Canadian Forest Service Publications
Host Tree Species Affects Spruce Budworm Winter Survival. 2020. Berthiaume, R.; Hébert, C.: Charest, M.; Dupont, A.; Bauce, E. Environmental Entomology, 49: 496–501
Available from: Laurentian Forestry Centre
Catalog ID: 40090
CFS Availability: PDF (request by e-mail)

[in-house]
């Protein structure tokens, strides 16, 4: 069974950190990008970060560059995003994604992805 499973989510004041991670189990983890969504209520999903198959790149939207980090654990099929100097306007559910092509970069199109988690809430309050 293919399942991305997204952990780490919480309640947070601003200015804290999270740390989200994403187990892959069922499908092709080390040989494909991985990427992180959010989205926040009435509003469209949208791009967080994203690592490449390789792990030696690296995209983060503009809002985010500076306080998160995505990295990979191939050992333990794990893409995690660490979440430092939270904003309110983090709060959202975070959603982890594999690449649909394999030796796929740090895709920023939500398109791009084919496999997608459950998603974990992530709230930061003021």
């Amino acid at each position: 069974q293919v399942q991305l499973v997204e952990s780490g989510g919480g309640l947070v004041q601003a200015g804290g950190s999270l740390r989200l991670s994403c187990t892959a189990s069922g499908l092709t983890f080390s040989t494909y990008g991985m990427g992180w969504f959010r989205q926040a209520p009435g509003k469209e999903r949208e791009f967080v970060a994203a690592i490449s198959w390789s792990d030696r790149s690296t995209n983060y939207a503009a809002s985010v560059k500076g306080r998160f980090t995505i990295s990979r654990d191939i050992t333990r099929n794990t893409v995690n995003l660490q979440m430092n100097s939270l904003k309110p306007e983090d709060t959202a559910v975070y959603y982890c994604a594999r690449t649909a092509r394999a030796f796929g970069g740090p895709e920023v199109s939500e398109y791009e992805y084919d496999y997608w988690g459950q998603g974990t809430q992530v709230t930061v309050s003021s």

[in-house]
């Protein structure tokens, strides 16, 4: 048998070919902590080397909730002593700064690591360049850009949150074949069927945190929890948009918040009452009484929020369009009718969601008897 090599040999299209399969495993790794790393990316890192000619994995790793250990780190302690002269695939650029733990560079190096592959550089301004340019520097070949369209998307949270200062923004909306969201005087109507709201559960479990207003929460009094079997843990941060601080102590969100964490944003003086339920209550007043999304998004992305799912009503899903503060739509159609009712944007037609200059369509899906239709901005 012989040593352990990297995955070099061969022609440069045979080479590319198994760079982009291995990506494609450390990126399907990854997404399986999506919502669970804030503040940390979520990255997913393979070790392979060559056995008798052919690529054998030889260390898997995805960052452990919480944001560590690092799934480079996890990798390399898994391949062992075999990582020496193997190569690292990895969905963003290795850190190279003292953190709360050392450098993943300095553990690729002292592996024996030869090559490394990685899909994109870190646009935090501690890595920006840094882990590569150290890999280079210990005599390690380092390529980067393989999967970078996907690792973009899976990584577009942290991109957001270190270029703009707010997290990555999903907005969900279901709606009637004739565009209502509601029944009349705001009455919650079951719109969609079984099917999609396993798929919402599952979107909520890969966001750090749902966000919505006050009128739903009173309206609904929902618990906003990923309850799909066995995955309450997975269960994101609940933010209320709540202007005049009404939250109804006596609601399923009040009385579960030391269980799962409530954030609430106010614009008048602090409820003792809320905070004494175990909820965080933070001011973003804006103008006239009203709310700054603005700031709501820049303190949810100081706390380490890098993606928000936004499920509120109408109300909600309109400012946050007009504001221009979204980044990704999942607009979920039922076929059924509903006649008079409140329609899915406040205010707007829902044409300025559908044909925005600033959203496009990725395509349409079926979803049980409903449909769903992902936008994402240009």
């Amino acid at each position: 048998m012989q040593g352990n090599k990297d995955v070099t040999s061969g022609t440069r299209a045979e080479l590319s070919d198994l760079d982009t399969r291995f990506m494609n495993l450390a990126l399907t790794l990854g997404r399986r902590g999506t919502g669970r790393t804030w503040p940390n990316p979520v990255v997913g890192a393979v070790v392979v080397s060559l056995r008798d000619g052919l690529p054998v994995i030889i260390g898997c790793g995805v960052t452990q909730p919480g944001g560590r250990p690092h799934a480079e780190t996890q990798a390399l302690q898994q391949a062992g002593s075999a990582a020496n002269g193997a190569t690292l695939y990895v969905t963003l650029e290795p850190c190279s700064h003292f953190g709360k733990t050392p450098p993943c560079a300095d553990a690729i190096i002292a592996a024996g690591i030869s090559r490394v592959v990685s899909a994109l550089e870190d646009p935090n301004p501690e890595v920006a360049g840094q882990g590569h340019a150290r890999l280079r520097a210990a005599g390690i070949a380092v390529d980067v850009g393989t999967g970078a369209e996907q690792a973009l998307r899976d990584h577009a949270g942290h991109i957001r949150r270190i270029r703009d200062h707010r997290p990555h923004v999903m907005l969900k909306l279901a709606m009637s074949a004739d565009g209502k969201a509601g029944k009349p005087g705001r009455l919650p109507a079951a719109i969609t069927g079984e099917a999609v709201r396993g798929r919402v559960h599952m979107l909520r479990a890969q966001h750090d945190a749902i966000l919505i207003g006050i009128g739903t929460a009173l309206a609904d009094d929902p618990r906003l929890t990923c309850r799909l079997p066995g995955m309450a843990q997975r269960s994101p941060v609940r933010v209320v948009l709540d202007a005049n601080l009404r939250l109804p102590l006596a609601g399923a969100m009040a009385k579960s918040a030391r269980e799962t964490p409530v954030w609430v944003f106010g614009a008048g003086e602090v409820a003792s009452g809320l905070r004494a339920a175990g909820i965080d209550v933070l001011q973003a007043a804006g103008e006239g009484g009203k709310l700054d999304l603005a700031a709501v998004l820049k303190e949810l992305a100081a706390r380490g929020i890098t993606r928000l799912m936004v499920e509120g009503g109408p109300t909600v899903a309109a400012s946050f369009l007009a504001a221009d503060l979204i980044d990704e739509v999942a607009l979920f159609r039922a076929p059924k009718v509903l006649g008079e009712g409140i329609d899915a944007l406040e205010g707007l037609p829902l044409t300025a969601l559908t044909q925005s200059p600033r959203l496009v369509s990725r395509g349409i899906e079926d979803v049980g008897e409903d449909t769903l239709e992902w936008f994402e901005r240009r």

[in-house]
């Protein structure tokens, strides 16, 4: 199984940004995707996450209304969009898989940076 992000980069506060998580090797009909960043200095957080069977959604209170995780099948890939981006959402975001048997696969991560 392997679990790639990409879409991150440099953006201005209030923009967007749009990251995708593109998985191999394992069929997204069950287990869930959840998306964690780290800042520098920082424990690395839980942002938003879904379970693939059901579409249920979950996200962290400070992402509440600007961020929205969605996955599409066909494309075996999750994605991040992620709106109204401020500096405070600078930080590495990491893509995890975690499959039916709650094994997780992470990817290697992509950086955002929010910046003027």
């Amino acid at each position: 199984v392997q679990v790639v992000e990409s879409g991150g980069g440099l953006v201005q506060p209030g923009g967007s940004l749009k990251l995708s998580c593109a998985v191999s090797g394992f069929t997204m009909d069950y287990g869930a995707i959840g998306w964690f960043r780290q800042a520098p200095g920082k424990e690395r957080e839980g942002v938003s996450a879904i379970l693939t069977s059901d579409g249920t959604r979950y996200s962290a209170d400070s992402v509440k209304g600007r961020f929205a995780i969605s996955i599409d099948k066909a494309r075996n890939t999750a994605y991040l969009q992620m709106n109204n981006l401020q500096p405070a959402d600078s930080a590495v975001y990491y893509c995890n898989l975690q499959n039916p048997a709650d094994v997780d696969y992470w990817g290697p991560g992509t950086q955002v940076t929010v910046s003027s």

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With current trends in global warming, it has been suggested that spruce budworm outbreaks may spread to northern parts of the boreal forest. However, the major constraints for a northward expansion are the availability of suitable host trees and the insect winter survival capacity. This study aimed to determine the effect of larval feeding on balsam fir, white spruce and black spruce on various spruce budworm life history traits of both the parental and the progeny generations. Results indicated that the weight of the overwintering larval progeny and their winter survival were influenced by host tree species on which larvae of the parental generation fed. White spruce was the most suitable host for the spruce budworm, producing the heaviest pupae and the heaviest overwintering larvae while black spruce was the least suitable, producing the smallest pupae and the smallest overwintering progeny. Overwintering larvae produced by parents that fed on black spruce also suffered higher winter mortality than individuals coming from parents that fed on balsam fir or white spruce. With current trends in global warming, spruce budworm is expected to expand its range to northern boreal forests where black spruce is the dominant tree species. Such northern range expansion might not result in outbreaks if low offspring winter survival on black spruce persist.